I was reminded of this culinary triumph, our Heart of Palm Tacos,
when I saw this topic on Diner’s Journal:
Anthony and I made these tacos ages ago, back when I lived in good old Brooklyn and we used to have Wednesday night dinners, with $4 champagne and $7 juices.
These tacos have to be one of the best meals I’ve ever eaten, and ever made, though I’ve only eaten them that one time. They were inspired by fish tacos, which, according to my old colleagues from Scholastic, Susan and Karen, are amazing. The combination sounded unbelievably delicious: fried fish, pickled cabbage, fresh green salsa, rich, smoky, mayonnaise, spicy jalapeno salsa, and of course, creamy chunks of avocado.
Fried, buttery, tangy, crunchy, fresh, green, soothing, spicy, tart, creamy-all sprinkled with cheese- fish tacos had to be the ultimate dish. Except, I don’t eat fish.
So I searched for something that could emulate (what I believed to be) the texture of fish, and settled on heart of palm. We fried the heart of palm in beer batter! (When I tried to write this post long back, the title was “my beer battered heart.”)
We chopped cilantro and onions and squeezed lime, for a herby, sharp salsa. We mixed the adobo sauce from a can of chipotles into whole milk yogurt and added a bit of lime to that, too, for a chipotle mayonnaise.
We made tomato salsa, fiery with jalapenos. We cubed avocado and pickled red cabbage, jalapenos and onions in vinegar. We made some beans, though we ate those on the side. We poured champagne and sat on the musty old sofa and played music and dug in.
We were inventive, and awesome, and so very hungry.
for beer batter: http://www.epicurious.com/recipes/food/views/Soft-Fish-Tacos-108046
- 1 cup all purpose flour
- 1 teaspoon fine sea salt
- 1/2 teaspoon ground pepper
- 1 cup dark beer, room temperature
Whisk flour, salt, and pepper in bowl; pour in beer, whisking until batter is smooth. Let stand 15 minutes.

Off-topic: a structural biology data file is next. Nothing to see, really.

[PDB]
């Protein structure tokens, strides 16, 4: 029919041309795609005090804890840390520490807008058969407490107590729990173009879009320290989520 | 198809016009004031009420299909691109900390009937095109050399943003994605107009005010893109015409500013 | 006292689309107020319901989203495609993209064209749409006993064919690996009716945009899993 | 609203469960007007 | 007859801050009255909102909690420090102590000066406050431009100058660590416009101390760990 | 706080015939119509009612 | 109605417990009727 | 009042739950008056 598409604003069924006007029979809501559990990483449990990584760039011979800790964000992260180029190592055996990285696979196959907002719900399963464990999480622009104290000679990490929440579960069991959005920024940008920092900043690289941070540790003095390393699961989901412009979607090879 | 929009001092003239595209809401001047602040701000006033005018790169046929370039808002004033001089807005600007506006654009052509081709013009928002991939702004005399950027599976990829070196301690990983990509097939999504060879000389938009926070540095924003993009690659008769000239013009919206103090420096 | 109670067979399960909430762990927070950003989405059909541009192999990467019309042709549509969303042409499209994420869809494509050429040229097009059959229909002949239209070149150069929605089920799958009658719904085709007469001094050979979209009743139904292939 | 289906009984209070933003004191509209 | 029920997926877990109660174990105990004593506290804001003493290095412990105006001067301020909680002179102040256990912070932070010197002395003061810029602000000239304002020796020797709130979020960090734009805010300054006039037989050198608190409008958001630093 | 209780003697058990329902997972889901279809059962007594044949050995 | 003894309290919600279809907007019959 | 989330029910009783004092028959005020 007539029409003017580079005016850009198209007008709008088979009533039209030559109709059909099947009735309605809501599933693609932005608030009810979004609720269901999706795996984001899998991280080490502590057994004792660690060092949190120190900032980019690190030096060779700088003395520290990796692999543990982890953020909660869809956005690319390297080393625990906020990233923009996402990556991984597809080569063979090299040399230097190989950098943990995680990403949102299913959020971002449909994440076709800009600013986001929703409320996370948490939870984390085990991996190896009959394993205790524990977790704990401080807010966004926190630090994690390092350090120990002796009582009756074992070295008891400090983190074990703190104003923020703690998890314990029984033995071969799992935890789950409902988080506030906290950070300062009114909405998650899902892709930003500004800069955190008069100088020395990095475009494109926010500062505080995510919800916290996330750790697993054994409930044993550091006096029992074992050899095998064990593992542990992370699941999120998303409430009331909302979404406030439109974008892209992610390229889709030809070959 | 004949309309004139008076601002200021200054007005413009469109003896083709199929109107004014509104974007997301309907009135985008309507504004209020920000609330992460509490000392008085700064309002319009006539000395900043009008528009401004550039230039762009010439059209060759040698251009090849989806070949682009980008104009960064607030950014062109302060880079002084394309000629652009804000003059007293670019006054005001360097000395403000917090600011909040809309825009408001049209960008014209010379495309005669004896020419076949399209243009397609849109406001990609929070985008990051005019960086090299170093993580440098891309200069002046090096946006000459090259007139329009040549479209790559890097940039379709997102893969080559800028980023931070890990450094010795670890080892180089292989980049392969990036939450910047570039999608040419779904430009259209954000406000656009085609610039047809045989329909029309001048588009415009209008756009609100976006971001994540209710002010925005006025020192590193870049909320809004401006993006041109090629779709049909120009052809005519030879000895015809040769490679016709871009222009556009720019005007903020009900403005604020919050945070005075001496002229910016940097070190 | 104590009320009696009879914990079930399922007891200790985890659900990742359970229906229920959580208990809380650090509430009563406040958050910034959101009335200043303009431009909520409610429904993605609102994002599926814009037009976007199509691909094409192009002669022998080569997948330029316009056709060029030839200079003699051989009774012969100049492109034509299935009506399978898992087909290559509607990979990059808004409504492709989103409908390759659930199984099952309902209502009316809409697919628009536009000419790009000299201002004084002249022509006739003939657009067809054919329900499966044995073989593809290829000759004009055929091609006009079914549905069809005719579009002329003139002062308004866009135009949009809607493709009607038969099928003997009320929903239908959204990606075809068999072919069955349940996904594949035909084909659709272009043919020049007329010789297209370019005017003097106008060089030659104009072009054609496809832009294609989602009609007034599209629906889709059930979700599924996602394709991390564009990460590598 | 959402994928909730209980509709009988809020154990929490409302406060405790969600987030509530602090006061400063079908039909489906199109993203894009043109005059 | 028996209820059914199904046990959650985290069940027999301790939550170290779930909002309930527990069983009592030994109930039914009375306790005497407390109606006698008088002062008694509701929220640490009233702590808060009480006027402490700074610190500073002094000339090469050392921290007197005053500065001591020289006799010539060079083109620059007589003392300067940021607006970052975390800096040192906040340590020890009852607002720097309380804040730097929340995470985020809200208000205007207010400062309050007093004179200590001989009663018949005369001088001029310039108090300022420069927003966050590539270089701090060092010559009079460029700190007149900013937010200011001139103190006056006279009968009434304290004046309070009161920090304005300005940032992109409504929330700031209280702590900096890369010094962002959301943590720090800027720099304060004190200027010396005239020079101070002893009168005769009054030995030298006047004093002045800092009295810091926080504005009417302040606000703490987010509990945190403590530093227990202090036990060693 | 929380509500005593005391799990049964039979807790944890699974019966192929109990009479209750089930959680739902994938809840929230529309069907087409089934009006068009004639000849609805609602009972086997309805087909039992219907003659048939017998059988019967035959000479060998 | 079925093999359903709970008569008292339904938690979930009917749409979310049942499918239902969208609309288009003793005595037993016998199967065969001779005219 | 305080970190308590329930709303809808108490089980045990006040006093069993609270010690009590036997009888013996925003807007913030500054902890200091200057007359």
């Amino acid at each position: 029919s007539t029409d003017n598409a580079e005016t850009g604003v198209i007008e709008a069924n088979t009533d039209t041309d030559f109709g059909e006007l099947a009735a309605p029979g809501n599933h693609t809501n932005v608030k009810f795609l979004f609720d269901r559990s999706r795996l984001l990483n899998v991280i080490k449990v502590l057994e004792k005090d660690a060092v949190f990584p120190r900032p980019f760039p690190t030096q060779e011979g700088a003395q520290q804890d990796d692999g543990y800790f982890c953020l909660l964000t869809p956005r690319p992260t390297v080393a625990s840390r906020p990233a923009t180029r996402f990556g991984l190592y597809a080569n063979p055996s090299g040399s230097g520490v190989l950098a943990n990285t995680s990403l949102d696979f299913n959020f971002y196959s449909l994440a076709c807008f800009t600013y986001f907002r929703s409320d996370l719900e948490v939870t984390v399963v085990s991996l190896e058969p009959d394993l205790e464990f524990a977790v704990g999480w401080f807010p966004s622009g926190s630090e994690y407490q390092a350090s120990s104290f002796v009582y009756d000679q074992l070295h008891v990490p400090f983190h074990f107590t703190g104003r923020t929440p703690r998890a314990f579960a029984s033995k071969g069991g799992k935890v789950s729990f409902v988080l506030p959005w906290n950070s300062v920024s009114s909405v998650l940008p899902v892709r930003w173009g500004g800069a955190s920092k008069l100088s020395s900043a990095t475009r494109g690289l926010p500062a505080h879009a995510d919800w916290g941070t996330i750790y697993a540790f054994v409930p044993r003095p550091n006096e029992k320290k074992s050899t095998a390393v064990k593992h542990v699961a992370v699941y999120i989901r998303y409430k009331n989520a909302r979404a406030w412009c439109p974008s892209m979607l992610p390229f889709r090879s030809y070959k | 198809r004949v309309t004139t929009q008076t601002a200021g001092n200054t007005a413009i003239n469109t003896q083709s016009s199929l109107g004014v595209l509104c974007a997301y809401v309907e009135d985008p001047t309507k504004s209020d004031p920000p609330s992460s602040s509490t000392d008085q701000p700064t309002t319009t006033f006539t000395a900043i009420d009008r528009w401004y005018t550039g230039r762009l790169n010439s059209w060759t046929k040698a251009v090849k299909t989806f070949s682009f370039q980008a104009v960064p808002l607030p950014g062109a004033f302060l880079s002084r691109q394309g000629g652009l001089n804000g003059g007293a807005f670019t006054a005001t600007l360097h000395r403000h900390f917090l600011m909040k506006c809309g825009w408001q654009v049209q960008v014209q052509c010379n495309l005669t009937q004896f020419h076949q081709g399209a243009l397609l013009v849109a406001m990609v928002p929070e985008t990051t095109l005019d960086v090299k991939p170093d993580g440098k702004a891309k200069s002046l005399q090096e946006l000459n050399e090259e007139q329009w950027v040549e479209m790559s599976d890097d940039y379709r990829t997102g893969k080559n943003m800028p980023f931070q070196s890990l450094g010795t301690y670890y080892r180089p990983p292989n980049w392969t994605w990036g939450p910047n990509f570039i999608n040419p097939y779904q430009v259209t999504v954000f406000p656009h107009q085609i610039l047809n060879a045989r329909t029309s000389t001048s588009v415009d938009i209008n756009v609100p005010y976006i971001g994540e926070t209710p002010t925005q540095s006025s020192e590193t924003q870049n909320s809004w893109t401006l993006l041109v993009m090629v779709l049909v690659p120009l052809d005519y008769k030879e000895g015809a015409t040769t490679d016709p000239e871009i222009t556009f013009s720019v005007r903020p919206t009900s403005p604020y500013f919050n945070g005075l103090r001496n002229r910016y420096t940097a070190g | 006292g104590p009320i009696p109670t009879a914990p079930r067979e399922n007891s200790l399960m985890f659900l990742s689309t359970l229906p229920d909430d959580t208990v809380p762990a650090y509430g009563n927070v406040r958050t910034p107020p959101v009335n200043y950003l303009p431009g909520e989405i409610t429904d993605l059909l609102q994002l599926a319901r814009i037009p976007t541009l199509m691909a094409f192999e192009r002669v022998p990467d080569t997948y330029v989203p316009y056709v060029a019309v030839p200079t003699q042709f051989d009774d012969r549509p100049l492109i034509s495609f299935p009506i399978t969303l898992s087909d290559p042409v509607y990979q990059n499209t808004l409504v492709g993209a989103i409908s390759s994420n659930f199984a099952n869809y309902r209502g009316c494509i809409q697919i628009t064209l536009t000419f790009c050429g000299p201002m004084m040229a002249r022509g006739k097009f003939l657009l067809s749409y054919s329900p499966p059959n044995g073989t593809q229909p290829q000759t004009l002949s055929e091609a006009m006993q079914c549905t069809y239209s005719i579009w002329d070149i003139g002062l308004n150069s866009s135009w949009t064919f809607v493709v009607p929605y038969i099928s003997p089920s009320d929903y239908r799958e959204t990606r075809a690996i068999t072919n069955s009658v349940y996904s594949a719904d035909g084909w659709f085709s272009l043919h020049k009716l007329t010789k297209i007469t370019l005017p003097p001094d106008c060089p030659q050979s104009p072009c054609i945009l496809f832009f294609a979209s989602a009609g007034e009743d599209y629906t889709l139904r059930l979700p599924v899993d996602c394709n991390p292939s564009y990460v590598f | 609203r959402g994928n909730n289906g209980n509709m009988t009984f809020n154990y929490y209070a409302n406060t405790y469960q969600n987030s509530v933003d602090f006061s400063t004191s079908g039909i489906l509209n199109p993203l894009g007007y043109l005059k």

Sprinkle heart of palm with salt and pepper. Squeeze some lime juice over each strip. Let stand 15 minutes. Mix heart of palm into batter.
Pour oil into medium skillet to reach depth of 1 inch. Attach deep-fry thermometer; heat oil to 350°F. Slide heart of palm into oil. Fry until golden, about 4 minutes. Transfer heart of palm to paper-towel-lined baking sheet; place in oven. Repeat.
or, alternatively, another recipe for beer-battering the hearts of palm (i don’t remember which one we used)
- 1 cup all-purpose flour
- 2 teaspoons salt
- 1 cup beer (not dark)
Heat 1 inch oil in a 10-inch heavy pot (2 to 3 inches deep) over moderate heat until a deep-fat thermometer registers 360°F.
stir together flour and salt in a large bowl, then stir in beer (batter will be thick). Gently stir heart of palm into batter to coat. Lift each piece of heart of palm out of batter, wiping any excess off on side of bowl, and fry in batches, turning once or twice, until golden, 4 to 5 minutes. Drain on paper towels. Increase oil temperature to 375°F and refry heart of palm in batches, turning once or twice, until golden brown and crisp, about 1 minute. Drain on paper towels.
the pickled cabbage, onions and jalapenos: http://www.epicurious.com/recipes/food/views/Fish-Taco-Platter-233703
- 1 red onion (about 12 ounces), halved lengthwise, cut thinly crosswise
- 5 whole small jalapeños
- 2 cups seasoned rice vinegar
- 3 tablespoons fresh lime juice
- 1 tablespoon coarse kosher salt
- red cabbage, thinly sliced into slivers (1/2 a head? 1 head?)
Place cabbage, onion and jalapeños in heatproof medium bowl. Mix vinegar, lime juice, and salt in small saucepan. Bring just to boil, stirring until salt dissolves. Pour over onion and jalapeños. Let stand at room temperature at least 1 hour and up to 8 hours. (Can be made 1 week ahead. Cover and refrigerate.)
the chipotle mayonnaise
i don’t remember what we did then, but what i usually do now is strain yogurt through a cheesecloth for 30 min-1 hour, till it becomes thick (we don’t get sour cream in india, and i dont like mayo too much, so this is my substitute). then i mix in the adobo sauce from a can of chipotles, and some lime juice, to taste. it’s super yummy.
4. cubes of avocado
5. flour tortillas (i prefer flour over corn)
6. green salsa: i think we chopped cilantro and onions and mixed it with lime and salt. (anthony did this if i remember correctly?)
7. shredded cheese
8. red salsa – onions, tomatoes, celery, celery salt, cilantro, lime, pressed garlic
9. refried beans– not necessary with so many other toppings, but yummy. i think anthony made those. (anthony says: “the beans are a typical semi-refried effort of onions chilies garlic cumin perhaps a little tomato and whatever else is fit for bean consumption.”)